The Keystone XL Pipeline: Background information when reading This Blessed Earth

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This Blessed Earth

A Year in the Life of an American Family Farm

by Ted Genoways

This Blessed Earth by Ted Genoways X
This Blessed Earth by Ted Genoways
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  • First Published:
    Sep 2017, 240 pages
    Paperback:
    Nov 2018, 240 pages

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Book Reviewed by:
Rebecca Foster

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The Keystone XL Pipeline

This article relates to This Blessed Earth

Print Review

Keystone pipeline near Swanton, Nebraska The Keystone Pipeline is a 36-inch-diameter oil pipeline between Alberta, Canada and Texas. It transports 550,000 barrels of crude oil from Canada to refineries and distribution centers in the United States every day. It was constructed in three phases, with the first – stretching to southern Nebraska and then across to two refineries in Illinois – completed in 2010. Extensions to Oklahoma and onwards to Texas were finished in 2011 and 2014, respectively. The pipeline now crosses eight states: North Dakota, South Dakota, Nebraska, Kansas, Missouri, Illinois, Oklahoma, and Texas.

Keystone Pipeline Route Keystone was in the news in 2016 and 2017 because of the controversial XL (for "export limited") expansion. This supplementary pipeline, running from Alberta directly to southern Nebraska and connecting with the previous route, could carry an additional 830,000 barrels of oil per day and would cut through Montana, South Dakota, and new parts of Nebraska – raising concerns for central Nebraskan farmers such as the Hammond family, whom Ted Genoways profiles in This Blessed Earth.

XL was proposed in 2009 but ultimately rejected by President Barack Obama – on the advice of the Environmental Protection Agency – in November 2015. The administration cited the environmental ramifications for the sensitive Sandhills prairie region of Nebraska (not to mention the harsh mining effects on Alberta's tar sands), as well as the limited evidence that the project would provide long-term employment or solve the issue of American energy dependency. An increased contribution to global warming and passage through sacred Native American territories were additional concerns.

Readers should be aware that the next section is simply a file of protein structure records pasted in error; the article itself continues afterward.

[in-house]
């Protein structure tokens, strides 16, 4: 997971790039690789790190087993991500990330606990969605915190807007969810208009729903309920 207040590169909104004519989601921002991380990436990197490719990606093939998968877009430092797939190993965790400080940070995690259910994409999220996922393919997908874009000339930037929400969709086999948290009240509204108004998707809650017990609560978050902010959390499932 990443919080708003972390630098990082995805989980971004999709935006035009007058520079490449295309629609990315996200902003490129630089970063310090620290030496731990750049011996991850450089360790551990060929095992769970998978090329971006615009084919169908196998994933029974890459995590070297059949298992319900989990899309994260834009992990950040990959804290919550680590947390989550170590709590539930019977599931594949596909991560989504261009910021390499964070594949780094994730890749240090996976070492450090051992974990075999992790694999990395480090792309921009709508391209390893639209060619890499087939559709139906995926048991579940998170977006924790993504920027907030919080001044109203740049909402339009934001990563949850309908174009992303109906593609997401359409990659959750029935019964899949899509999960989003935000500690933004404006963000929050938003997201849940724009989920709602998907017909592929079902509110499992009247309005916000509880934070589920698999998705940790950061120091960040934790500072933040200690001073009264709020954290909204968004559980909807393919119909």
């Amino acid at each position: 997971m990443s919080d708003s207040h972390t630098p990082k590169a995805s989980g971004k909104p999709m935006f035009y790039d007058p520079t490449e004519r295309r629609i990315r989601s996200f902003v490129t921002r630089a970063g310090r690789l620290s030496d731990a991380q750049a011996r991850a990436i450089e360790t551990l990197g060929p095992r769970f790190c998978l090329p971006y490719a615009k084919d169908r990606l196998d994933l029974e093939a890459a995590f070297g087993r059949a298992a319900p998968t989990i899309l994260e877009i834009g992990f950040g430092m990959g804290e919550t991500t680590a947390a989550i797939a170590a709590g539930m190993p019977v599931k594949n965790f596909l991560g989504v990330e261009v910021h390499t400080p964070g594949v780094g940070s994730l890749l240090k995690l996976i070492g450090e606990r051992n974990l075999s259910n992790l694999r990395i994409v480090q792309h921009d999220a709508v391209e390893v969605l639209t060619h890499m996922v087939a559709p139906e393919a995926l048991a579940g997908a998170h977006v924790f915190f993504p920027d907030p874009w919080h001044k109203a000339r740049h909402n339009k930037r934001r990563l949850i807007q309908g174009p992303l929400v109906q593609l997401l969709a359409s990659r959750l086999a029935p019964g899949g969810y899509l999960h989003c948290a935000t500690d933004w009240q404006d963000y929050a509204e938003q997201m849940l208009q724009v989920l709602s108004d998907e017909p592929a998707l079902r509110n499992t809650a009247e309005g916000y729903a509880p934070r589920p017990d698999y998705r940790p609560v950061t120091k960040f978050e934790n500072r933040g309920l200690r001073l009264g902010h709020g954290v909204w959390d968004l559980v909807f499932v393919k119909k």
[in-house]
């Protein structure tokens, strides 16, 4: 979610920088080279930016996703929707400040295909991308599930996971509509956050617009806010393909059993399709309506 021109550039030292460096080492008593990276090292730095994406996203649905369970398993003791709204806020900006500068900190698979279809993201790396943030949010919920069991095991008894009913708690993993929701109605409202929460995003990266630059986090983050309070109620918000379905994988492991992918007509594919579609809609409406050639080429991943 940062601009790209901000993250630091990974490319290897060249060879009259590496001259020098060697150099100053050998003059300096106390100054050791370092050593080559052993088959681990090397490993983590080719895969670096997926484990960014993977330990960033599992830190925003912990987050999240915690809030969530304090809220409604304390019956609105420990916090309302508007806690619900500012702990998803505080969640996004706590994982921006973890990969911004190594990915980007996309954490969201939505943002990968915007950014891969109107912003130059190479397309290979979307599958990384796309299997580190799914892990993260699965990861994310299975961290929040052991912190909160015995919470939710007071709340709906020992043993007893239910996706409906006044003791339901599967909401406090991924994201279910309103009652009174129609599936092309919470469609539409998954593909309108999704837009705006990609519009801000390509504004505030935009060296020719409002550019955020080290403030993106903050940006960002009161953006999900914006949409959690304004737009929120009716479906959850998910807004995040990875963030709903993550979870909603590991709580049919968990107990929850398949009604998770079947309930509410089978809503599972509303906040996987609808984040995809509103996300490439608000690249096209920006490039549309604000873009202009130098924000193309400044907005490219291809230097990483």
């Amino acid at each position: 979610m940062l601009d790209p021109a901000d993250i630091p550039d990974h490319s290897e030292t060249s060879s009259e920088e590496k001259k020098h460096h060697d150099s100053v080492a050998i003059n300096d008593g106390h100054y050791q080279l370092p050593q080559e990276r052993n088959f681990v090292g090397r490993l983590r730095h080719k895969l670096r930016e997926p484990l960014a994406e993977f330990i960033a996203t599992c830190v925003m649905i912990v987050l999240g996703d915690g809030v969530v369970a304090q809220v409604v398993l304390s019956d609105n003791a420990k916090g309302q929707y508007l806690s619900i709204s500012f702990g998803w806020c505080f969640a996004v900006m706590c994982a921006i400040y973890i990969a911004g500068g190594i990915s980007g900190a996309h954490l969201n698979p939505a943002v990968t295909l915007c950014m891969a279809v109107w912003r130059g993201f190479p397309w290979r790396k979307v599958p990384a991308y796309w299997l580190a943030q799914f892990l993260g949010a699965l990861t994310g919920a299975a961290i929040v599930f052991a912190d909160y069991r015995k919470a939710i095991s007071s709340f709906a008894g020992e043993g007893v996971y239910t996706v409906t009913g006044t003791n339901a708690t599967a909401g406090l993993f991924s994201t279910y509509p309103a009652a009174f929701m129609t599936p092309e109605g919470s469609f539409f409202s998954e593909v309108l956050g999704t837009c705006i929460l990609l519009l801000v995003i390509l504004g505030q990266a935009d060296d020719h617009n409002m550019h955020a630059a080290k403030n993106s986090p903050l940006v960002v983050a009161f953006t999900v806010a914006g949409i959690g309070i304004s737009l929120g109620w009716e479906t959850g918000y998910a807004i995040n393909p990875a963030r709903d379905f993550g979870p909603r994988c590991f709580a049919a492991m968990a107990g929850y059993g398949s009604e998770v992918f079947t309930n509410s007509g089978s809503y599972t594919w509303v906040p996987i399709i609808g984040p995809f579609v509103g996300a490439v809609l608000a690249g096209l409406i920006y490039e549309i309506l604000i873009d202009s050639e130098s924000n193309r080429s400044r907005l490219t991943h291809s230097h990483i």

Protests against Keystone XL Pipeline for tar sands at White House Contrast this with the statements issued by Keystone officials. The website says: "This pipeline is a critical infrastructure project for the economic strength and energy security of the United States" and "Once operational, KXL will … safely deliver the oil that fuels your everyday [sic]." TransCanada Corporation, an energy company based in Calgary, is the project's owner, and promises a $55.6 million boost in property taxes for the three states involved, as well as the creation of tens of thousands of well-paid jobs.

In March 2017, President Donald Trump signed an executive order permitting construction on the Keystone XL Pipeline to continue. However, approval is still needed from state regulators in Nebraska. TransCanada executive vice-president Paul Miller is reported to be unsure about whether XL will proceed. "In November [2017], we'll make an assessment of commercial support and [Nebraska] approval," he said. For one thing, it appears that demand has dropped since the fall in oil prices in 2014. Moreover, the opposition from Nebraska's ranchers, farmers, and environmentalists is still going strong. Only time will tell if the proposed expansion will become a reality.

Picture of Keystone Pipeline by Shannon Patrick
Picture of Keystone Pipeline protests by Chesapeake Climate
Picture of Keystone Pipeline route from Wikimedia.

This "beyond the book article" relates to This Blessed Earth. It first ran in the October 4, 2017 issue of BookBrowse Recommends.

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